โฌ… writing

Threaded chunks with Godot ๐ŸŒŽ

What are we doing? ๐Ÿคจ

This post is about how to make a randomly generated top-down 2D world that you can move around in. It uses multiple threads to load and unload chunks of our world. A chunk consists of chunk_size * chunk_size tiles. A tile can be grass, sand and collides with the player.

Check out the source code for this post! I expect you to know your way around godot and how to create scenes and setup autoload-scripts in the project settings.

First, we need a main scene to run our project, so create a Node2D and save it to res://scenes/Main.tscn:

MainScene in the project

Go ahead and also create our player - which is just a RigidBody2D with three child nodes: Camera2D, Sprite and CollisionShape2D. Based on the screenshot above you can see how to setup those nodes, don't forget to disable gravity for the players body!

Also, create two scripts for the Player and Camera2D. The Camera script is ommited in this post, because it just handles the camera's zoom, but you can check it out here.

# res://scenes/Player.gd
extends RigidBody2D

const move_speed = 256

var new_body_velocity: Vector2 = Vector2(0, 0)
var direction_vector: Vector2 = Vector2(0, 0)

# ready function
func _ready() -> void:
    Events.emit_signal("player_move", global_position)

# ... movement code

We initialize and handle all our player movement in this file. It's pretty basic vector based velocity addition and it's pretty fast, but it's enough to demonstrate the chunk loading functionality.

Check out the rest of Player.gd.

You might have noticed the line Events.emit_signal. This will cause our code to break because there is no global named "Events" yet!

Autoloads ๐Ÿค–

This is how the AutoLoad tab of my project settings looks like:

autoload scripts in project.settings

You can see what to do: Create both these files res://src/Events.gd and res://src/World.gd.

Let's start with Events.gd, it's very simple and it will get our Player-code working:

# res://src/Events.gd
extends Node

signal player_move(position)

This enables us to have a global player_move event in our code. It might be a little overkill but it's something I've been using ever since I learned about it in this guide by GDQuest.

Tiles and Chunks โ›ฐ

Before we get to World.gd, we should first create our tiles and define what a "chunk" actually is!

grass tile node in the editor

Create two different scenes inside res://scenes/tiles. In the screenshot above, you can see Grass.tscn - also make a Sand.tscn. Of course it can look however you want, use your own sprites!

Now create a new scene with a Node2D and save it as res://scenes/Chunk.tscn. A chunk holds x by y tiles and has information about the underlying SimplexNoise that defines our terrain.

var noise: OpenSimplexNoise = null

var chunk_x: int = 0
var chunk_y: int = 0

var should_remove := false

func _ready() -> void:
    for x in range(chunk_x, chunk_x + chunk_size):
        for y in range(chunk_y, chunk_y + chunk_size):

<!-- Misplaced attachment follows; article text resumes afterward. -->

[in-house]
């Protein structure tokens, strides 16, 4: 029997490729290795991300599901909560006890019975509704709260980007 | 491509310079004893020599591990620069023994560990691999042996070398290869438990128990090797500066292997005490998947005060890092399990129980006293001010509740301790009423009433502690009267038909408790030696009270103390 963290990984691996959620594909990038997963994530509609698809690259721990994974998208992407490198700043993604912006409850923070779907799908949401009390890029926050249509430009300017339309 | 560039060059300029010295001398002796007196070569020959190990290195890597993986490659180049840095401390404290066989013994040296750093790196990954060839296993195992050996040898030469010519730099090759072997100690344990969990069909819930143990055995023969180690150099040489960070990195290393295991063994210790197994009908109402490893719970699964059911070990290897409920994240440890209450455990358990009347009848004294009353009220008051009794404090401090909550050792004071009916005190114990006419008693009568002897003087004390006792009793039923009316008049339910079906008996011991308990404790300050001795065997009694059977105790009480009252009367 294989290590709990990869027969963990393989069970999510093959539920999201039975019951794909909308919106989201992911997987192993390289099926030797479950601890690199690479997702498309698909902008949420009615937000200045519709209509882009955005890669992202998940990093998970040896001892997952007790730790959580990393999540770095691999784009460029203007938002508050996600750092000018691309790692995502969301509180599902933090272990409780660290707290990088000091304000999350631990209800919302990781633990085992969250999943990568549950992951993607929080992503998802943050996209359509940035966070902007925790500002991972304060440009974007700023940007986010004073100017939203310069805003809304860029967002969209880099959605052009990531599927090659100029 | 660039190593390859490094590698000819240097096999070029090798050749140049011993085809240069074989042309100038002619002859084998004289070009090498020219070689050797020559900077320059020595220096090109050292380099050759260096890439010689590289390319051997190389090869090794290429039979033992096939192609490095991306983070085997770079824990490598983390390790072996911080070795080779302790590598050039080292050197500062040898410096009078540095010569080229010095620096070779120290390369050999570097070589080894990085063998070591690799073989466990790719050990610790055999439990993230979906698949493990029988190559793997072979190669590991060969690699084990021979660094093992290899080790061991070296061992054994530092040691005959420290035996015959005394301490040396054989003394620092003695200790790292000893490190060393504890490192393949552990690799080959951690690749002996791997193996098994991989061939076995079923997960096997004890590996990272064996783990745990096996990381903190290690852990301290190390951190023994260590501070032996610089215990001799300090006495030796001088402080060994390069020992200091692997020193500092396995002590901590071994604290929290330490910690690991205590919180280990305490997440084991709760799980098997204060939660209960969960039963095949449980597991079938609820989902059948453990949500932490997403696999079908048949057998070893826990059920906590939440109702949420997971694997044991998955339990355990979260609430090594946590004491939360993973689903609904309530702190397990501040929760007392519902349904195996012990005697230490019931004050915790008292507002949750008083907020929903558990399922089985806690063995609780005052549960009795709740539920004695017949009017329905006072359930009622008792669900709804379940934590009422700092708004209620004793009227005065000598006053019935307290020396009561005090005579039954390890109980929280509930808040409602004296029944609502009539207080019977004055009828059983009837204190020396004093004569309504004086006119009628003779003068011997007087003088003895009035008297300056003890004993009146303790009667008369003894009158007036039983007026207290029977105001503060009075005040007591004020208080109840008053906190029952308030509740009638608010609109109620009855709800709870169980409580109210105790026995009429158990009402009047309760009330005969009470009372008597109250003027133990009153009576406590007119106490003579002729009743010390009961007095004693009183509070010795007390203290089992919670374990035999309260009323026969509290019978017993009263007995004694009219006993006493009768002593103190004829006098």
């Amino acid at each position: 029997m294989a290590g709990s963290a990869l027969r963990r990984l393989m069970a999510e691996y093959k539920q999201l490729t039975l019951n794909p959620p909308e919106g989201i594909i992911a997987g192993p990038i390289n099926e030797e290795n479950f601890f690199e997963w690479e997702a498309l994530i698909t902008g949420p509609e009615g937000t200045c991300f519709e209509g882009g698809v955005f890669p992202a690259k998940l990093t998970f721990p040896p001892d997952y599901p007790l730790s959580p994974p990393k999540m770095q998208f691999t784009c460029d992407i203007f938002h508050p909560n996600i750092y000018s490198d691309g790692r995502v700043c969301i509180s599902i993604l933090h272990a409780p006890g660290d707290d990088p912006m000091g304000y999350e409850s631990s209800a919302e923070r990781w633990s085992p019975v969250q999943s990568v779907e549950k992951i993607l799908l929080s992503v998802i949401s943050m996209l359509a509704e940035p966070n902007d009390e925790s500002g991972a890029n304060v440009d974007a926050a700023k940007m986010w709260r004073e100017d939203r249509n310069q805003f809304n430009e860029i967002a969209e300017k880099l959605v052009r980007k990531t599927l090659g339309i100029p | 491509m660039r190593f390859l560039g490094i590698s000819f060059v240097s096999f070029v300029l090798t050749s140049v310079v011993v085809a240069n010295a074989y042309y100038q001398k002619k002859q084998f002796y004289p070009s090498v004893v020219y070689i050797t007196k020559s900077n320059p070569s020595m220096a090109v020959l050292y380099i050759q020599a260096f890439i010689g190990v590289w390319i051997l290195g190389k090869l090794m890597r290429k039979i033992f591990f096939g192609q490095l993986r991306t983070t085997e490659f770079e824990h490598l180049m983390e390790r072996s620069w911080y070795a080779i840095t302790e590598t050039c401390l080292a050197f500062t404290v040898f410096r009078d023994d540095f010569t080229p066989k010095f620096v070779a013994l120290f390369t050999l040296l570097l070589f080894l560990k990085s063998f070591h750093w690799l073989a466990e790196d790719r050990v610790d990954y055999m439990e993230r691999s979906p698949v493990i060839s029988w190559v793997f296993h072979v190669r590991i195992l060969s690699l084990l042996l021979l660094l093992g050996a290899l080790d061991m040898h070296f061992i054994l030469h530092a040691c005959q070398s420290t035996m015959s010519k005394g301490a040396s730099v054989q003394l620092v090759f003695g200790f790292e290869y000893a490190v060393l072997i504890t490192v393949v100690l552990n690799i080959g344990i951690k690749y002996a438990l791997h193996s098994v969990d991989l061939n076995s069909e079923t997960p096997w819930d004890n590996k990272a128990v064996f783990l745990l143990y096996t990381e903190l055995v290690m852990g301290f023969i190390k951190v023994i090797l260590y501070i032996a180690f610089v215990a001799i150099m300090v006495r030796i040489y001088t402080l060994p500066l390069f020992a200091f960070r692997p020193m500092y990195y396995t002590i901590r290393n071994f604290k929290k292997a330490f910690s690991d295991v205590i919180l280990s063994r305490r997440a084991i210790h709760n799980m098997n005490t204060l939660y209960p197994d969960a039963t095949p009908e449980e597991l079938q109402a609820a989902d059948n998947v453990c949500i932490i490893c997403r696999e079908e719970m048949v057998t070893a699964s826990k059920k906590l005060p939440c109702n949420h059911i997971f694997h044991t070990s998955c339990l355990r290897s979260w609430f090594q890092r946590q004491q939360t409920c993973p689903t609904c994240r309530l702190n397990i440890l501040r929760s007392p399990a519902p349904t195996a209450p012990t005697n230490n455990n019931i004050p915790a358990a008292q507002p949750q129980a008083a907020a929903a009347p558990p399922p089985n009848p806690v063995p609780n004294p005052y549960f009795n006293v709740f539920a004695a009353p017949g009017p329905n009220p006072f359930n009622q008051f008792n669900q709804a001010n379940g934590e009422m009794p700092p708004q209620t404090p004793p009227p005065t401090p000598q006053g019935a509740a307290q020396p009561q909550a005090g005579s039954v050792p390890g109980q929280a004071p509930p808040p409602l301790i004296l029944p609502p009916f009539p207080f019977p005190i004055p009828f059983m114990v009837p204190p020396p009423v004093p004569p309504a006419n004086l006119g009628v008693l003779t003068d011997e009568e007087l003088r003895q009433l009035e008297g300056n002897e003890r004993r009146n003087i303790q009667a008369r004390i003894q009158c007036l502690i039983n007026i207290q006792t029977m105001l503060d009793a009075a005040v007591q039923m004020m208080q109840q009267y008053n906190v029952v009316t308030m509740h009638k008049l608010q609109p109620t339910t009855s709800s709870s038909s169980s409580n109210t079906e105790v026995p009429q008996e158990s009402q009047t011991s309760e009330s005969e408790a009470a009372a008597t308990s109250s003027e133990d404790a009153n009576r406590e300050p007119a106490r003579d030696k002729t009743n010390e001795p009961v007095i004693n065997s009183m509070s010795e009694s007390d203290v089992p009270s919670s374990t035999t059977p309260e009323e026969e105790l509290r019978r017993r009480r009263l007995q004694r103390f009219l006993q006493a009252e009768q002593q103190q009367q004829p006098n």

var value = noise.get_noise_2d(x, y)
            if value > 0.39:
                var new_grass = _Grass.instance()
                new_grass.position = Vector2(x * 16, y * 16)
                add_child(new_grass)
            elif value > 0.33:
                var new_sand = _Sand.instance()
                new_sand.position = Vector2(x * 16, y * 16)
                add_child(new_sand)

As you can see, our Chunk node does nothing more, than going through each tile and checking the noise-value. Depending on the "height" we can decide what tile to spawn - in our case grass or sand.

World ๐ŸŒŽ

Now to the juicy part. Create res://src/World.gd if you haven't yet, and set it as an autoload-script (see above).

# src/World.gd
extends Node

const _Chunk = preload("res://scenes/Chunk.tscn")

const chunk_size: int = 16
const chunk_radius: int = 2

var spawn_thread: Thread
var kill_thread: Thread
var update_timer: Timer

var player_pos: Vector2 = Vector.ZERO
var last_player_pos: Vector2 = Vector2.ZERO

var chunks: Dictionary = {}
var unready_chunks: Dictionary = {}

onready var noise = OpenSimplexNoise.new()

func _ready() -> void:
    spawn_thread = Thread.new()
    kill_thread = Thread.new()

    # noise generation
    randomize()
    noise.seed = randi()
    noise.period = 32.0
    noise.octaves = 3.0
    noise.persistence = 0.8

    # connect to player_move event
    Events.connect("player_move", self, "on_player_move")

    # update update_timer
    update_timer = Timer.new()
    update_timer.connect("timeout", self, "_on_update_timer_timeout")
    update_timer.set_wait_time(0.125)
    add_child(update_timer)
    update_timer.start()

The Chunk class gets preloaded and we define two constants for chunk-size and how big the radius of chunks surrounding the player should be.

We have two Threads to spawn and kill our chunks, and a Timer to call our world's update code.

We also define two Dictionarys to keep track of existing and "unready" chunks, that haven't been added to the tree.

In our _ready() function we actuall create new instances for our threads, set noise parameters and setup our update-timer!